Change Healthcare, a health payment processor hit by a crippling cyberattack in February, is under investigation by the Department of Health and Human Services’ (HHS) Office for Civil Rights (OCR).

In an open letter intended for hospitals and healthcare offices published Wednesday, OCR Director Melanie Fontes Rainer said the agency was investigating whether Change Healthcare violated Health Insurance Portability and Accountability Act (HIPAA) rules by not following breach notification requirements and properly safeguarding patient information.

Change Healthcare, a unit of Optum, which is owned by insurer UnitedHealth Group (UHG), processes 15 billion financial and other transactions annually for healthcare entities nationwide, from hospitals to pharmacies. The massive attack the company endured on Feb. 21 has meant health entities across the country have not been able to process electronic payments and records.

The attack “poses a direct threat to critically needed patient care and essential operations of the healthcare industry,” Rainer said in the letter. “… Given the unprecedented magnitude of this cyberattack, and in the best interest of patients and healthcare providers, OCR is initiating an investigation into this incident.”

The OCR said it was focusing on Change Healthcare and that its interest in the companies, hospitals, health plans, and providers that have partnered with Change Healthcare was “secondary.”

However, the agency served notice to entities associated with Change Healthcare that they should have business associate agreements in place and need to comply with the HIPAA breach notification rules, which include contacting HHS and any impacted individuals, if they were impacted by the cyberattack.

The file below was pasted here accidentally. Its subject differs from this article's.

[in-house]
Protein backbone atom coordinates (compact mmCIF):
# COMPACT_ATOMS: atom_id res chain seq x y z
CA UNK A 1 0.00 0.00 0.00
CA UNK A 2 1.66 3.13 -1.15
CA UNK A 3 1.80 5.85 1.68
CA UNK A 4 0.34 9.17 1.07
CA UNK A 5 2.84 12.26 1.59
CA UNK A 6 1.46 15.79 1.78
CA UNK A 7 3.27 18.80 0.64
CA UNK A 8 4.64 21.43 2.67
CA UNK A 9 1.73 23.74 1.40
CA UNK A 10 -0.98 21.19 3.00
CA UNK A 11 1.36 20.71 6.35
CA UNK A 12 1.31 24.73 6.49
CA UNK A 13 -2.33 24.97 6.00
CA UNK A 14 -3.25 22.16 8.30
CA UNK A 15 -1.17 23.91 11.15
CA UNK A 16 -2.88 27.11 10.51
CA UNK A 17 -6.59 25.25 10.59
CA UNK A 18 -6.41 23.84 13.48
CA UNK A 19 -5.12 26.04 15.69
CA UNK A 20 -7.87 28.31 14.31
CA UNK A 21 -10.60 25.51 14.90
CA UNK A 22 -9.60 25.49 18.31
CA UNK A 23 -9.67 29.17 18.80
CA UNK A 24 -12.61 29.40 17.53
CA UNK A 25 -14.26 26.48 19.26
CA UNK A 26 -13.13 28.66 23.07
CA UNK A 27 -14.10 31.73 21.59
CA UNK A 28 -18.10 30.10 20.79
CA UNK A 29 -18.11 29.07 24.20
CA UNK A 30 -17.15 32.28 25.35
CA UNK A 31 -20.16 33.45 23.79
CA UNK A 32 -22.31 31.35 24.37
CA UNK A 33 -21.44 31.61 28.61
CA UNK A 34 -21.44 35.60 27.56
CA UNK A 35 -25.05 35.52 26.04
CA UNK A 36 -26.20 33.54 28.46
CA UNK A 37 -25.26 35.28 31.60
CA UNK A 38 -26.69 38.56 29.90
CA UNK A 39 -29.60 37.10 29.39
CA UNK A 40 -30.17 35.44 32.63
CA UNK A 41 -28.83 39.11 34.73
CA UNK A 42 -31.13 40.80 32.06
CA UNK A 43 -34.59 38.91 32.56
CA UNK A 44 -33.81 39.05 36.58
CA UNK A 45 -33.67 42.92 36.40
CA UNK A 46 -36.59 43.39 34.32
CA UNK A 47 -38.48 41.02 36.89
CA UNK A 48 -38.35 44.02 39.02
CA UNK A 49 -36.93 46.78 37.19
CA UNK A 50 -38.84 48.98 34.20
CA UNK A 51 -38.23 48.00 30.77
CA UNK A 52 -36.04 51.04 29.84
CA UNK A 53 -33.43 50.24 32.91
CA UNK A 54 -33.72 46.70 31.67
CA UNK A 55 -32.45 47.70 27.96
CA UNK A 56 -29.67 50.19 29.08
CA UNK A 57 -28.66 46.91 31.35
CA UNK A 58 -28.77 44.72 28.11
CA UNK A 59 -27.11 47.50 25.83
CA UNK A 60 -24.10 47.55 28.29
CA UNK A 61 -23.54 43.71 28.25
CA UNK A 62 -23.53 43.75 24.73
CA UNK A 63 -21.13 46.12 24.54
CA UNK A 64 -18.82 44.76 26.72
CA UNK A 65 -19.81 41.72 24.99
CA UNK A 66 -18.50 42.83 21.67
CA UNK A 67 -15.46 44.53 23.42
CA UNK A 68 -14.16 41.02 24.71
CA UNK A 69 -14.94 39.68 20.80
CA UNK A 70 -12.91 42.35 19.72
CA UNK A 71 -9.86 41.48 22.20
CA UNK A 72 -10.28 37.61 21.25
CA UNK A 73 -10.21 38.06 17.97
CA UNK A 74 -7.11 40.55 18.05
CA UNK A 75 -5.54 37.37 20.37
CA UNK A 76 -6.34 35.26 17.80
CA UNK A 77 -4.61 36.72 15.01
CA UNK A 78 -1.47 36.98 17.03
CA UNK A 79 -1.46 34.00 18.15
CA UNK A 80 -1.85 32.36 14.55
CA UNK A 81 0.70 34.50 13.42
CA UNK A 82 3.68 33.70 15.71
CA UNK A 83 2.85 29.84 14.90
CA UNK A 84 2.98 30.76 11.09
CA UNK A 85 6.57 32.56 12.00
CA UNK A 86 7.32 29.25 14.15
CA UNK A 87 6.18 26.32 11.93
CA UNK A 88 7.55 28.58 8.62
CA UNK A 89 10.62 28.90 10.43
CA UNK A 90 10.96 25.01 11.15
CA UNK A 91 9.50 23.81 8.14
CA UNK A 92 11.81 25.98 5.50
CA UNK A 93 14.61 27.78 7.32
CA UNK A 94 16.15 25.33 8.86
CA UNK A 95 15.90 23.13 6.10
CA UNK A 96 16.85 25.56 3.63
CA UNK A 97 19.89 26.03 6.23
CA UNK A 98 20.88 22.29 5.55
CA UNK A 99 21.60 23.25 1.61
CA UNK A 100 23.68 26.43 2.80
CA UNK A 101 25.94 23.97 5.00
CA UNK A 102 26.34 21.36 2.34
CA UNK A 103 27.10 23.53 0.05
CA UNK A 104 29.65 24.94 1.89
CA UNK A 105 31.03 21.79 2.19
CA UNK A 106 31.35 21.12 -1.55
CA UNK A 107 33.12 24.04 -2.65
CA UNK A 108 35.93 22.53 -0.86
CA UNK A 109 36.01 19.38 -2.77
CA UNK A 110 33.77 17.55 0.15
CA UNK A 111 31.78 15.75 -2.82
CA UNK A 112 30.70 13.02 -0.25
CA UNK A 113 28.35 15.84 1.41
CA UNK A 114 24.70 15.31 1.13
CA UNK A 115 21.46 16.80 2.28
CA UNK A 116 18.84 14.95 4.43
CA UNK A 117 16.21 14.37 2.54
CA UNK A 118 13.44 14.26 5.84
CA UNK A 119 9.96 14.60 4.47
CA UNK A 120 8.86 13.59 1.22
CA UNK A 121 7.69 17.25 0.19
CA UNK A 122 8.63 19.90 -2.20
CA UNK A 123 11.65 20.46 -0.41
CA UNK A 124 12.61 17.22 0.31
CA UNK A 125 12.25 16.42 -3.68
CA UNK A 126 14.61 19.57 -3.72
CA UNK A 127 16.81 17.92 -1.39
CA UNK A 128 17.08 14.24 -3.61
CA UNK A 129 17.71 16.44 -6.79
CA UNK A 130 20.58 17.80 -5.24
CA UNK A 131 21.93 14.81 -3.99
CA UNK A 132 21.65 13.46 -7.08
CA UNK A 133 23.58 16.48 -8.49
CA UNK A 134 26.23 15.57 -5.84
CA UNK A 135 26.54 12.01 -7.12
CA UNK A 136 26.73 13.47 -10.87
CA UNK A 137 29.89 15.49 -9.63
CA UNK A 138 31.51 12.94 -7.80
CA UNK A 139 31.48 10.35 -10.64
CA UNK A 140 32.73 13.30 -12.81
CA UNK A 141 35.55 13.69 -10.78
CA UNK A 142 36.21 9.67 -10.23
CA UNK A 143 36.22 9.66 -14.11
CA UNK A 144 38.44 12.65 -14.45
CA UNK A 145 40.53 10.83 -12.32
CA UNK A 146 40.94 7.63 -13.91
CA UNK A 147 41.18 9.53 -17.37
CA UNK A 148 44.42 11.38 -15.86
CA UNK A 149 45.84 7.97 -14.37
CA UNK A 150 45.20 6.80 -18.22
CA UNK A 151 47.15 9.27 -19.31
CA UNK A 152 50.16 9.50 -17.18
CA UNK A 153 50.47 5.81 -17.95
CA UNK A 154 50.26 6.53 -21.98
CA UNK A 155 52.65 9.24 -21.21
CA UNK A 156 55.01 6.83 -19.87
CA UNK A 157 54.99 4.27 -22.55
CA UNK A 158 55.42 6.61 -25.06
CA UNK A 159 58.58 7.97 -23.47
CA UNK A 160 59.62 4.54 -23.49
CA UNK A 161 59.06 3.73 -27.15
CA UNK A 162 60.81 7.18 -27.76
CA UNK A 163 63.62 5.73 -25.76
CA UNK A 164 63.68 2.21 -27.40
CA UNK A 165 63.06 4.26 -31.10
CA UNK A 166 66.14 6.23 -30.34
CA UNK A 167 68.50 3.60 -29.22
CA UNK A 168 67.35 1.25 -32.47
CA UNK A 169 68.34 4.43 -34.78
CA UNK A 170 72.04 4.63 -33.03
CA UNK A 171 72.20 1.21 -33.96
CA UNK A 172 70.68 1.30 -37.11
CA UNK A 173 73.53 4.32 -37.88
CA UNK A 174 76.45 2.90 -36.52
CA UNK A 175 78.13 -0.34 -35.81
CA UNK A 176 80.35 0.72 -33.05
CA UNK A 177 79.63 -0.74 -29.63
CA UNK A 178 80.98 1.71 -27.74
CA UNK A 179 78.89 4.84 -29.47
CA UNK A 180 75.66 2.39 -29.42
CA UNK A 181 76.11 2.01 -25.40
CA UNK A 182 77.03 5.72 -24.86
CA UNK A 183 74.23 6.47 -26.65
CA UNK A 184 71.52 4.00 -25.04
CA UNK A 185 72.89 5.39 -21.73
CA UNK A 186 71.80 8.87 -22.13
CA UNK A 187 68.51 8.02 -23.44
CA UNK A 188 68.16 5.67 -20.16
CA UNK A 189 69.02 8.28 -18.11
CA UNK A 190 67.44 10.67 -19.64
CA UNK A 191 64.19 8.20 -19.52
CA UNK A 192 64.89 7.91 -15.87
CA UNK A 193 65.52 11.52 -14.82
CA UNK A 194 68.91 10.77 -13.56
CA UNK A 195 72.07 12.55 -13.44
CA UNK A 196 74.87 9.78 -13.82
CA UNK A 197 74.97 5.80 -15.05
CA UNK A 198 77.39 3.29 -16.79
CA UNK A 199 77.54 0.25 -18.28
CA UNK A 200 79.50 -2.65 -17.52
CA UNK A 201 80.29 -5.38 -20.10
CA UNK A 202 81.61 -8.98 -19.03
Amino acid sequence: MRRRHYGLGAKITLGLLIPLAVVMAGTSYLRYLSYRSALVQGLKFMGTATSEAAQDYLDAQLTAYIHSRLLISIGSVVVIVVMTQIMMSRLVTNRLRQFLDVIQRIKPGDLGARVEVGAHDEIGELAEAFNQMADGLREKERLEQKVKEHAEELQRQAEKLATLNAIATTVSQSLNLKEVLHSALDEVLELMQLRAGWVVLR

The incident has resulted in hospitals, health plans, and doctors with Medicare and Medicaid patients being unable to send required claims and other information to HHS, the Centers for Medicare and Medicaid Services said in a press release Tuesday.

The federal government, under pressure from some of the biggest healthcare companies and organizations in the nation, has been scrambling.

In a meeting Tuesday with leaders from those companies and groups, the HHS ran through what it has done so far, including setting up payment workarounds for providers, being flexible with deadlines, and offering technical guidance, HHS Secretary Xavier Becerra said.

The leaders were urged to have their hospitals and health plans implement the HHS’s voluntary cybersecurity performance goals.

Guidance for states, which share Medicaid responsibility with the government, will be released by the HHS soon, officials said at the meeting.

UHG has said its Optum network is safe and unaffected by the attack.

The company is working to restore its systems, it said in a March 7 press release.

“We are committed to providing relief for people affected by this malicious attack on the U.S. health system,” said UHG Chief Executive Andrew Witty in the release. “All of us at UnitedHealth Group feel a deep sense of responsibility for recovery and are working tirelessly to ensure that providers can care for their patients and run their practices and that patients can get their medications. We’re determined to make this right as fast as possible.”